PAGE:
Buying back, or repurchasing shares can be a sensible way for companies to use their extra cash on hand to reward shareholders and earn a better return than bank interest on those funds. However, in many cases, share buybacks are seen as just a ploy to boost reported earnings—since there are fewer shares outstanding for calculating earnings per share. Even worse, it could be a signal that the company has run out of good ideas with which to use its cash for other purposes.
This means that investors can't afford to simply take buybacks at face value. Find out how to examine whether a buyback represents a strategic move by a company or a desperate one.
6 Bad Stock Buyback Scenarios
When Buybacks Work
A share buyback occurs when a company purchases some of its shares in the open market and retires these outstanding shares. This can be a great thing for shareholders because after the share buyback, they each will own a bigger portion of the company, and therefore a bigger portion of its cash flow and earnings. The company will also be buying shares in the market, bidding up the prices of the stock and reducing the overall supply of shares outstanding.
In theory, management will pursue share buybacks because they offer the greatest potential return for shareholders—a better return than it could get from expanding operations into new markets, investing in the brand or any of the other uses that the company has for cash. If a company with the potential to use cash to pursue operational expansion chooses instead to buy back its stock, then it could be a sign that the shares are undervalued. The signal is even stronger if top managers are buying up stock for themselves.
(To learn more, read How Buybacks Warp The Price-To-Book Ratio.)
Most importantly, share buybacks can be a fairly low-risk approach for companies to use extra cash. Re-investing cash into, say, R&D or a new product can be very risky. If these Investments don't pay off, that hard-earned cash goes down the drain. Using cash to pay for acquisitions can be perilous, too. Mergers hardly ever live up to expectations. Share buybacks, on the other hand, let companies invest in themselves when they are confident their shares are undervalued and offer a good return for shareholders.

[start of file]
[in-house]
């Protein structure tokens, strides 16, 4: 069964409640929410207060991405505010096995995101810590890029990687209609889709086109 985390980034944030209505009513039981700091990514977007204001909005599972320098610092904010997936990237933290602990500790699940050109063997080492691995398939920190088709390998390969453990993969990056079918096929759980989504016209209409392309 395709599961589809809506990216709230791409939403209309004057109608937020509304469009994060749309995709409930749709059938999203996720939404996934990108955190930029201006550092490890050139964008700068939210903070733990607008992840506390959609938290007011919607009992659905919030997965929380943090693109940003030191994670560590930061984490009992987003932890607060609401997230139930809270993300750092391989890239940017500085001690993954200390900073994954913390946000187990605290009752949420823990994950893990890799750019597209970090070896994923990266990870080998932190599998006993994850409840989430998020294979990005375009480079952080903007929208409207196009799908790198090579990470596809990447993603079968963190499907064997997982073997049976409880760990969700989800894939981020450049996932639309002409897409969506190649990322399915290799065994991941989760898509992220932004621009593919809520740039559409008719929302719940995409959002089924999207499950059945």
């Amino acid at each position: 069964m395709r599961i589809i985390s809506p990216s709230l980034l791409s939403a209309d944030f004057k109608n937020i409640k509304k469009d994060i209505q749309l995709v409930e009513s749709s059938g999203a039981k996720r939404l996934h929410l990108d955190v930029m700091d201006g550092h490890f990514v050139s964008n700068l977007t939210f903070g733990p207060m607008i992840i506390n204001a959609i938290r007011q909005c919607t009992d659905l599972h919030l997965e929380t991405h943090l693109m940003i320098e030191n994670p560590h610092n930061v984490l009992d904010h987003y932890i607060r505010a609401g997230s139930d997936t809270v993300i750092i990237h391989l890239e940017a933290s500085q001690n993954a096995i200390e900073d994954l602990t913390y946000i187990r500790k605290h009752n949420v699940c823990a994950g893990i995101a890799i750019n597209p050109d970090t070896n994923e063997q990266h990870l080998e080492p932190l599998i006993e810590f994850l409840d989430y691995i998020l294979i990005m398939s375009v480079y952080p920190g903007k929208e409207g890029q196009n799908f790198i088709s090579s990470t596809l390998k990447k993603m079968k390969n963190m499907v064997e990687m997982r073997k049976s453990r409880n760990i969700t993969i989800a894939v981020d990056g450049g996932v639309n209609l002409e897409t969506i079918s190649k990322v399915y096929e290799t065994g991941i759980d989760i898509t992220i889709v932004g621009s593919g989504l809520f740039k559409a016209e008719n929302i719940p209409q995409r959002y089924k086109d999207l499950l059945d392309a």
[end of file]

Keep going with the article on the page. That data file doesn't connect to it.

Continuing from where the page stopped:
(For more, see how you can Use Breakup Value To Find Undervalued Companies.)
When Buybacks Fail
Some of the time, share buybacks can be a great thing. But oftentimes, they can be a downright bad idea and can hurt shareholders. This can happen when buybacks are done in the following circumstances:
1. When Shares Are Overvalued
For starters, buybacks should only be pursued when management is very confident the shares are undervalued. After all, companies are no different than regular investors. If a company is buying up shares for $15 each when they are only worth $10, the company is clearly making a poor investment decision. A company buying an overvalued stock is destroying shareholder value and would be better off paying that cash out as a dividend so that shareholders can invest it more effectively. (Find out what dividends can do for your portfolio in The Power Of Dividend Growth.)
2. To Boost Earnings Per Share
Buybacks can boost EPS. When a company goes into the market to buy up its own stock, it decreases the outstanding share count. This means earnings are distributed among fewer shares, raising earnings per share. As a result, many investors applaud a share buyback because they see increasing EPS as a surefire approach to raising share value.
But don't be fooled. Contrary to popular wisdom (and, in many cases, the wisdom of company boards), increasing EPS doesn't increase fundamental value. Companies have to spend cash to purchase the shares; investors, in turn, adjust their valuations to reflect the reductions in both cash and shares. The result, sooner or later, is a canceling out of any earnings-per-share impact. In other words, lower cash earnings divided between fewer shares will produce no net change to earnings per share.